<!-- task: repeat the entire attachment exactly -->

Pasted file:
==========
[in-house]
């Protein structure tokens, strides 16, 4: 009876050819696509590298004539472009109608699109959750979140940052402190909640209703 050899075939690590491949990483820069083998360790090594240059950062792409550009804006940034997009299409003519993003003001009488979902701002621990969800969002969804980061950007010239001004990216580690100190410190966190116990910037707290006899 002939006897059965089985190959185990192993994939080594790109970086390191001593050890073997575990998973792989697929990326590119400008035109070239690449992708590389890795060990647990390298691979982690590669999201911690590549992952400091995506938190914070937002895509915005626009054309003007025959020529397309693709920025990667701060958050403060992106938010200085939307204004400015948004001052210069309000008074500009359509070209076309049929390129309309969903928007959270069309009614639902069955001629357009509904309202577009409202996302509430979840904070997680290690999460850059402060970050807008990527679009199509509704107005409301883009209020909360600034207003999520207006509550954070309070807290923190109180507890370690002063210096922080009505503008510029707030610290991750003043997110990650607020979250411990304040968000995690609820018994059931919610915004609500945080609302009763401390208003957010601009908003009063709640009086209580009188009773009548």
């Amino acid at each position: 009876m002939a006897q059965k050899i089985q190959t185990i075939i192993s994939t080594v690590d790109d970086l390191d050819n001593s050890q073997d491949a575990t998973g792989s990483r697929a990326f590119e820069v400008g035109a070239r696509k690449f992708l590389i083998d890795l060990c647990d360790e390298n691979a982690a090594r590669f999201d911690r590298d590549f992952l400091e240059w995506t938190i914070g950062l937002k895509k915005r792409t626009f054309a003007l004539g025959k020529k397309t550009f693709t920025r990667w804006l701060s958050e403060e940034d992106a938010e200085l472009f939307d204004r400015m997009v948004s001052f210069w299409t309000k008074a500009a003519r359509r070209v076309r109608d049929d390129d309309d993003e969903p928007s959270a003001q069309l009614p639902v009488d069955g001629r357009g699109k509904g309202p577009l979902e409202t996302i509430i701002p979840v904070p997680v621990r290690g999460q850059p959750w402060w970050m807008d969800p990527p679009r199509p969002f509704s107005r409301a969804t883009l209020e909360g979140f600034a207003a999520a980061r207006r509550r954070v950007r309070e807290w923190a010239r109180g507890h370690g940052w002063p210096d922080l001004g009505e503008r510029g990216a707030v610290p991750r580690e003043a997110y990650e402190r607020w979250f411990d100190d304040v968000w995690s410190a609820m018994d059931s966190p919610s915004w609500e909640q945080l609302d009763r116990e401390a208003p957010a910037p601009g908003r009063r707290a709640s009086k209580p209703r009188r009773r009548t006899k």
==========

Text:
[in-house]
């Protein structure tokens, strides 16, 4: 009876050819696509590298004539472009109608699109959750979140940052402190909640209703 050899075939690590491949990483820069083998360790090594240059950062792409550009804006940034997009299409003519993003003001009488979902701002621990969800969002969804980061950007010239001004990216580690100190410190966190116990910037707290006899 002939006897059965089985190959185990192993994939080594790109970086390191001593050890073997575990998973792989697929990326590119400008035109070239690449992708590389890795060990647990390298691979982690590669999201911690590549992952400091995506938190914070937002895509915005626009054309003007025959020529397309693709920025990667701060958050403060992106938010200085939307204004400015948004001052210069309000008074500009359509070209076309049929390129309309969903928007959270069309009614639902069955001629357009509904309202577009409202996302509430979840904070997680290690999460850059402060970050807008990527679009199509509704107005409301883009209020909360600034207003999520207006509550954070309070807290923190109180507890370690002063210096922080009505503008510029707030610290991750003043997110990650607020979250411990304040968000995690609820018994059931919610915004609500945080609302009763401390208003957010601009908003009063709640009086209580009188009773009548």
């Amino acid at each position: 009876m002939a006897q059965k050899i089985q190959t185990i075939i192993s994939t080594v690590d790109d970086l390191d050819n001593s050890q073997d491949a575990t998973g792989s990483r697929a990326f590119e820069v400008g035109a070239r696509k690449f992708l590389i083998d890795l060990c647990d360790e390298n691979a982690a090594r590669f999201d911690r590298d590549f992952l400091e240059w995506t938190i914070g950062l937002k895509k915005r792409t626009f054309a003007l004539g025959k020529k397309t550009f693709t920025r990667w804006l701060s958050e403060e940034d992106a938010e200085l472009f939307d204004r400015m997009v948004s001052f210069w299409t309000k008074a500009a003519r359509r070209v076309r109608d049929d390129d309309d993003e969903p928007s959270a003001q069309l009614p639902v009488d069955g001629r357009g699109k509904g309202p577009l979902e409202t996302i509430i701002p979840v904070p997680v621990r290690g999460q850059p959750w402060w970050m807008d969800p990527p679009r199509p969002f509704s107005r409301a969804t883009l209020e909360g979140f600034a207003a999520a980061r207006r509550r954070v950007r309070e807290w923190a010239r109180g507890h370690g940052w002063p210096d922080l001004g009505e503008r510029g990216a707030v610290p991750r580690e003043a997110y990650e402190r607020w979250f411990d100190d304040v968000w995690s410190a609820m018994d059931s966190p919610s915004w609500e909640q945080l609302d009763r116990e401390a208003p957010a910037p601009g908003r009063r707290a709640s009086k209580p209703r009188r009773r009548t006899k």